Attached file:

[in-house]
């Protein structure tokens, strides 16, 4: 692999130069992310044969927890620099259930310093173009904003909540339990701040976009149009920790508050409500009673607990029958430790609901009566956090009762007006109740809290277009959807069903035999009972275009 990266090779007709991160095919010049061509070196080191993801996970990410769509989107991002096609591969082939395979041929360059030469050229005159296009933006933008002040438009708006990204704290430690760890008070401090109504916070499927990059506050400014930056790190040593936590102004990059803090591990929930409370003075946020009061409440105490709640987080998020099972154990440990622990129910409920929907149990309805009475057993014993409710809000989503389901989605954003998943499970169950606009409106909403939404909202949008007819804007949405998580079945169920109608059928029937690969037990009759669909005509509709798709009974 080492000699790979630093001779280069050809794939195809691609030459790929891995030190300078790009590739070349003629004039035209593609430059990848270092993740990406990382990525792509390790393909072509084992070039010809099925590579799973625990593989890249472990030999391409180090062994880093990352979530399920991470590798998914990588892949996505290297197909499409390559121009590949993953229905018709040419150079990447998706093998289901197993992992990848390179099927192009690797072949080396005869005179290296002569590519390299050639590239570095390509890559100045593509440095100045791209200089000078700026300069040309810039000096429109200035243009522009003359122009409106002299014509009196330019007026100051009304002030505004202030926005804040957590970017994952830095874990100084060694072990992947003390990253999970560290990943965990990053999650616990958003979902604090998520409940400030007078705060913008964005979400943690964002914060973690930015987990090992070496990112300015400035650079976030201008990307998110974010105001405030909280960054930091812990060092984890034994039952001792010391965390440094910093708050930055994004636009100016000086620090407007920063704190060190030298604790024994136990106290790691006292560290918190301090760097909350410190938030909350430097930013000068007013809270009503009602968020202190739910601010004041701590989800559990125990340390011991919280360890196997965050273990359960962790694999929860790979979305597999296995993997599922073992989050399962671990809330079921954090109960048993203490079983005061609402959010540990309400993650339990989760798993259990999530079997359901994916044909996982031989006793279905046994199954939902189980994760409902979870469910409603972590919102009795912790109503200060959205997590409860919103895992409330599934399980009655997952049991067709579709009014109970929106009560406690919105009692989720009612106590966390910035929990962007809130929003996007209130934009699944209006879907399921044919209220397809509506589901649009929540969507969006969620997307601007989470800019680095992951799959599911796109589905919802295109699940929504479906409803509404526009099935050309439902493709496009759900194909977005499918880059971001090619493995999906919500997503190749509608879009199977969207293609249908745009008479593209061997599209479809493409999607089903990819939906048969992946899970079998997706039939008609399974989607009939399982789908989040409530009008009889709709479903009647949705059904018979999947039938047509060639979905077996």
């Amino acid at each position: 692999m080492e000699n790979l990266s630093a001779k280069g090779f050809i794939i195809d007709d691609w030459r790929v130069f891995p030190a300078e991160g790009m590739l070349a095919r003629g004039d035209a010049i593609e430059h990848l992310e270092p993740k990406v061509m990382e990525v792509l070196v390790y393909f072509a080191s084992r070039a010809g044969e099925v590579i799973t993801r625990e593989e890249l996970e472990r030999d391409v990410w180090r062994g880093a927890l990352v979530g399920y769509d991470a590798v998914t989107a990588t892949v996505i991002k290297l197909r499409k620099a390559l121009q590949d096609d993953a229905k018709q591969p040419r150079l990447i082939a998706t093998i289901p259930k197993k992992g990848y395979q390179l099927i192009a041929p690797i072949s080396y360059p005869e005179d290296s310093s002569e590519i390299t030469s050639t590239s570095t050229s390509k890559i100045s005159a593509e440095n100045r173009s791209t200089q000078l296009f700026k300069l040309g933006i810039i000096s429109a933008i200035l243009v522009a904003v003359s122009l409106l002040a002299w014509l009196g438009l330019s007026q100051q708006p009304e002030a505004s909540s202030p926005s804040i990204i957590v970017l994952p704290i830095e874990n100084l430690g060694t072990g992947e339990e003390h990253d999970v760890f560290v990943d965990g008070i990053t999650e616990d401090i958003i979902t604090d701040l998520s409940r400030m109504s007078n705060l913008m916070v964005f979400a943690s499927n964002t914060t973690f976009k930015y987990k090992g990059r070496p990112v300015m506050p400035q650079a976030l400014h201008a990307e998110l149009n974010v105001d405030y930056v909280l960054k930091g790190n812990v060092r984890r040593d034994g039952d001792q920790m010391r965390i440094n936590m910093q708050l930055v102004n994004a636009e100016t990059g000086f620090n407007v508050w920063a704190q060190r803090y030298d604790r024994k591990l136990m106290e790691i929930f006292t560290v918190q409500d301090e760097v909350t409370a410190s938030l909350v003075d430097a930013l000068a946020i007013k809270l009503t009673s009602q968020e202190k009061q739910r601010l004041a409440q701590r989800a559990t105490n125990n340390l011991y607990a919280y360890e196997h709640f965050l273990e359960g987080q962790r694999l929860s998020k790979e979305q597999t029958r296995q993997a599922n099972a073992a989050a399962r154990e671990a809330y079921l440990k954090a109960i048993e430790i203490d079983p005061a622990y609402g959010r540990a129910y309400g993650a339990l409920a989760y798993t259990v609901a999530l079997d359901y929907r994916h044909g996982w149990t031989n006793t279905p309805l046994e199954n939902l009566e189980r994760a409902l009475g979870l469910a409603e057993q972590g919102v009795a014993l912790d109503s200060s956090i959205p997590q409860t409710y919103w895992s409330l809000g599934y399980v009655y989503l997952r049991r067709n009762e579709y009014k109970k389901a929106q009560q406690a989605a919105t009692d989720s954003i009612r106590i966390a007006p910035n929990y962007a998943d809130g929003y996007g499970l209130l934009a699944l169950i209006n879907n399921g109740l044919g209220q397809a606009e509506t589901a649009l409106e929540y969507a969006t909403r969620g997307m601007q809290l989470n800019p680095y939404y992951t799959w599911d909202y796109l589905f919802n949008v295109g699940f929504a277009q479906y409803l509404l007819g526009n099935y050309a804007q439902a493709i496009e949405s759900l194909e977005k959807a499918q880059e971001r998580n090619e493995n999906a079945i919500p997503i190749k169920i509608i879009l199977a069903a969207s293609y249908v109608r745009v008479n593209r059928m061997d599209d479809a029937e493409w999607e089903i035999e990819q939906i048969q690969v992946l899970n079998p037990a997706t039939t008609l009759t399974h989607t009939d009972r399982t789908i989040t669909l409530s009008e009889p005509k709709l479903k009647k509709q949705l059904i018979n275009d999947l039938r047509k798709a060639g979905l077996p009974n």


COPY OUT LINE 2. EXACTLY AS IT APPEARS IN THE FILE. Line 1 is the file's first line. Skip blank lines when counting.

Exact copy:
């Protein structure tokens, strides 16, 4: 692999130069992310044969927890620099259930310093173009904003909540339990701040976009149009920790508050409500009673607990029958430790609901009566956090009762007006109740809290277009959807069903035999009972275009 990266090779007709991160095919010049061509070196080191993801996970990410769509989107991002096609591969082939395979041929360059030469050229005159296009933006933008002040438009708006990204704290430690760890008070401090109504916070499927990059506050400014930056790190040593936590102004990059803090591990929930409370003075946020009061409440105490709640987080998020099972154990440990622990129910409920929907149990309805009475057993014993409710809000989503389901989605954003998943499970169950606009409106909403939404909202949008007819804007949405998580079945169920109608059928029937690969037990009759669909005509509709798709009974 080492000699790979630093001779280069050809794939195809691609030459790929891995030190300078790009590739070349003629004039035209593609430059990848270092993740990406990382990525792509390790393909072509084992070039010809099925590579799973625990593989890249472990030999391409180090062994880093990352979530399920991470590798998914990588892949996505290297197909499409390559121009590949993953229905018709040419150079990447998706093998289901197993992992990848390179099927192009690797072949080396005869005179290296002569590519390299050639590239570095390509890559100045593509440095100045791209200089000078700026300069040309810039000096429109200035243009522009003359122009409106002299014509009196330019007026100051009304002030505004202030926005804040957590970017994952830095874990100084060694072990992947003390990253999970560290990943965990990053999650616990958003979902604090998520409940400030007078705060913008964005979400943690964002914060973690930015987990090992070496990112300015400035650079976030201008990307998110974010105001405030909280960054930091812990060092984890034994039952001792010391965390440094910093708050930055994004636009100016000086620090407007920063704190060190030298604790024994136990106290790691006292560290918190301090760097909350410190938030909350430097930013000068007013809270009503009602968020202190739910601010004041701590989800559990125990340390011991919280360890196997965050273990359960962790694999929860790979979305597999296995993997599922073992989050399962671990809330079921954090109960048993203490079983005061609402959010540990309400993650339990989760798993259990999530079997359901994916044909996982031989006793279905046994199954939902189980994760409902979870469910409603972590919102009795912790109503200060959205997590409860919103895992409330599934399980009655997952049991067709579709009014109970929106009560406690919105009692989720009612106590966390910035929990962007809130929003996007209130934009699944209006879907399921044919209220397809509506589901649009929540969507969006969620997307601007989470800019680095992951799959599911796109589905919802295109699940929504479906409803509404526009099935050309439902493709496009759900194909977005499918880059971001090619493995999906919500997503190749509608879009199977969207293609249908745009008479593209061997599209479809493409999607089903990819939906048969992946899970079998997706039939008609399974989607009939399982789908989040409530009008009889709709479903009647949705059904018979999947039938047509060639979905077996």